One of the strongest hurricanes recorded in the Atlantic barreled down on the U.S. Virgin Islands and Puerto Rico on Wednesday, headed for South Florida, forcing residents to flee their homes and businesses to alter their plans.
At online marketplace BrandsofPuertoRico.com, employees on Tuesday fulfilled as many orders as possible before going home until at least Friday as Hurricane Irma hit Puerto Rico, co-founder Alan Taveras said in an email to Internet Retailer. “Life and family are first for our company and team,” he says. “As a team leader, I can’t focus on work while people’s lives are in danger.”
Brands of Puerto Rico helps local brands sell their products online and reach a global audience. Taveras and his team spent the weekend working with the company’s vendors and clients to try to plan for Irma’s impact. The e-commerce site is hosted on the cloud on Amazon Web Services and will remain live regardless of the hurricane, Taveras says. Brands of Puerto Rico’s customer service team would continue to work at office in Puerto Rico as long as they had power and functioning internet, he says.
“We will continue to fulfill all their orders on Friday if the courier services return to normal and answer any questions while technology allows us to,” he says.
The U.S. Postal Service on Tuesday evening suspended service in Puerto Rico, with no retail and delivery operations in the Caribbean District until further notice, according to a USPS service bulletin. That district includes the U.S. Virgin Islands (St. Thomas, St. Croix and St. John). “With Hurricane Irma expected to impact the Caribbean islands, Priority Mail Express and shipment of live animals to Puerto Rico and the Virgin Islands have been suspended until further notice,” the USPS said Wednesday morning.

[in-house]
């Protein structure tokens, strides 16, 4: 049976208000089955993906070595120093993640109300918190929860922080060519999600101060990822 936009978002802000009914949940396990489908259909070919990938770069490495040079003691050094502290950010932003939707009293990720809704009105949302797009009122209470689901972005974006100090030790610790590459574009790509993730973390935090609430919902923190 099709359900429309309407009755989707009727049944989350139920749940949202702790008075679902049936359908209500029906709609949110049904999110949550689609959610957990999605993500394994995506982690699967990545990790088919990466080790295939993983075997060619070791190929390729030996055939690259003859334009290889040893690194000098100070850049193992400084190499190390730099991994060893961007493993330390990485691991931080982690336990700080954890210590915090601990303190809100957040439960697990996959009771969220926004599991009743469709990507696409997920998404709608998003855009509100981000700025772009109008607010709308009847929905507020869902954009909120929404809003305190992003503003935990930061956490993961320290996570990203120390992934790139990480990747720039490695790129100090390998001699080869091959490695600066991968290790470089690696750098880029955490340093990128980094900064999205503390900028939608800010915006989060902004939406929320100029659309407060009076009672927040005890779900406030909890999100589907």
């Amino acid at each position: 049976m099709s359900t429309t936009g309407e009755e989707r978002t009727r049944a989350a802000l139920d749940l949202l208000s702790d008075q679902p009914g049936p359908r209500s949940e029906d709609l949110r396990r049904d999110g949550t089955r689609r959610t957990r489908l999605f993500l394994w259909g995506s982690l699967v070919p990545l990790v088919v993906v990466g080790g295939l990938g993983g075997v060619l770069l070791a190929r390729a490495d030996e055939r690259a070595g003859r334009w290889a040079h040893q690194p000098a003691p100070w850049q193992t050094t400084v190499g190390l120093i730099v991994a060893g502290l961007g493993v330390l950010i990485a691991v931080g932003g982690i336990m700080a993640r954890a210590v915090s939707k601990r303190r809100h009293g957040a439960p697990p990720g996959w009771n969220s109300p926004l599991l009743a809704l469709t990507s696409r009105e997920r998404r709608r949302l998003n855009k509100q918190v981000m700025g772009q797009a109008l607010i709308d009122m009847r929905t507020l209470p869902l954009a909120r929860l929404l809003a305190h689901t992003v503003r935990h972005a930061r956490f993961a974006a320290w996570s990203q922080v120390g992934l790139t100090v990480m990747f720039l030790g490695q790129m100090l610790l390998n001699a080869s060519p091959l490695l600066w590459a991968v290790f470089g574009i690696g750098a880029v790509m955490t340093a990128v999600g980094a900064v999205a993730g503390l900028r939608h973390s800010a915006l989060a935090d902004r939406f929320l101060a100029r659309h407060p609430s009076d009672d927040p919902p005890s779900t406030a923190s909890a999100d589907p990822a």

FedEx Corp. says it is monitoring Hurricane Irma, with a focus on contingency plans to protect employees and facilities. In Puerto Rico, FedEx’s SmartPost service has been suspended. SmartPost service utilizes FedEx’s network for the initial leg of a parcel’s delivery and then hands off to the U.S. Postal Service for the final mile. UPS Inc. has a similar program, SurePost.
Irma is a Category 5 hurricane, which packs sustained winds of 157 mph or higher. Irma could result in up to $1.45 billion in lost retail sales (online and offline) in the United States if the storm is as damaging as forecast models predict, according to Planalytics Inc., a firm that tracks the weather’s impact on retail transactions and store traffic. Planalytics estimates that Hurricane Harvey, which hit the United States just a week and a half ago, resulted in $1 billion in lost retail sales.
“We think that Irma has the potential to be larger [than Harvey] based on the size of the storm, the potential impact of the storm in terms of population,” says Evan Gold, executive vice president of global services at Planalytics. “Right now the [forecasted path] cone goes from Miami up through Orlando.”
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Even with the severe hurricane forecast, Deerfield Beach, Fla.-based jewelry e-retailer Ziamond Inc., says Wednesday was business as usual.
“We’re a South Florida-based company, so we’re used to this,” says Scott Cummings, the web-only retailer’s chief operating officer and general manager. “Luckily we have a lot of our data offsite in the cloud. Our platform is SaaS-based, our CRM and shipping software are SaaS-based.”
The USPS on Wednesday suspended all post office operations in the Florida Keys and parts of South Florida, and that shutdown is expected to be in place through Monday. Priority Mail Express service and shipment of live animals to the area also are on hold.